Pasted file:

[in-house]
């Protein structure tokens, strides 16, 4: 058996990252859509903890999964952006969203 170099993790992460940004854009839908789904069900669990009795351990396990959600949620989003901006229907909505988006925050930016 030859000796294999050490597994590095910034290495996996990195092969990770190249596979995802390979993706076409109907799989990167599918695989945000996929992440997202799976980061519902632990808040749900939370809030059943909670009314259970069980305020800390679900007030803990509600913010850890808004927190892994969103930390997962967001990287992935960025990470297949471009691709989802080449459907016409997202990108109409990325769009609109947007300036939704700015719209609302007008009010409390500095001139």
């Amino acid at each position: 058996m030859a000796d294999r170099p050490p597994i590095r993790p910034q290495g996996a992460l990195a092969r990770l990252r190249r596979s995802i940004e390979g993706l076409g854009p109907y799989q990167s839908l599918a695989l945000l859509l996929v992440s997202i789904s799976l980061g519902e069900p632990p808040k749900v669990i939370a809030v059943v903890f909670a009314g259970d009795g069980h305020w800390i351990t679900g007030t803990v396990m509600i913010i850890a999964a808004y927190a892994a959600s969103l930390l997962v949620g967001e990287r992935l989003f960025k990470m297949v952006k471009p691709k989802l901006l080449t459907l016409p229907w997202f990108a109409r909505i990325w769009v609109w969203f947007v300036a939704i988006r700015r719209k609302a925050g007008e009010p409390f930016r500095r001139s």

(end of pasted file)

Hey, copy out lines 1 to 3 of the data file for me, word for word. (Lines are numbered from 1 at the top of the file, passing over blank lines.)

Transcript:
[in-house]
């Protein structure tokens, strides 16, 4: 058996990252859509903890999964952006969203 170099993790992460940004854009839908789904069900669990009795351990396990959600949620989003901006229907909505988006925050930016 030859000796294999050490597994590095910034290495996996990195092969990770190249596979995802390979993706076409109907799989990167599918695989945000996929992440997202799976980061519902632990808040749900939370809030059943909670009314259970069980305020800390679900007030803990509600913010850890808004927190892994969103930390997962967001990287992935960025990470297949471009691709989802080449459907016409997202990108109409990325769009609109947007300036939704700015719209609302007008009010409390500095001139």
């Amino acid at each position: 058996m030859a000796d294999r170099p050490p597994i590095r993790p910034q290495g996996a992460l990195a092969r990770l990252r190249r596979s995802i940004e390979g993706l076409g854009p109907y799989q990167s839908l599918a695989l945000l859509l996929v992440s997202i789904s799976l980061g519902e069900p632990p808040k749900v669990i939370a809030v059943v903890f909670a009314g259970d009795g069980h305020w800390i351990t679900g007030t803990v396990m509600i913010i850890a999964a808004y927190a892994a959600s969103l930390l997962v949620g967001e990287r992935l989003f960025k990470m297949v952006k471009p691709k989802l901006l080449t459907l016409p229907w997202f990108a109409r909505i990325w769009v609109w969203f947007v300036a939704i988006r700015r719209k609302a925050g007008e009010p409390f930016r500095r001139s």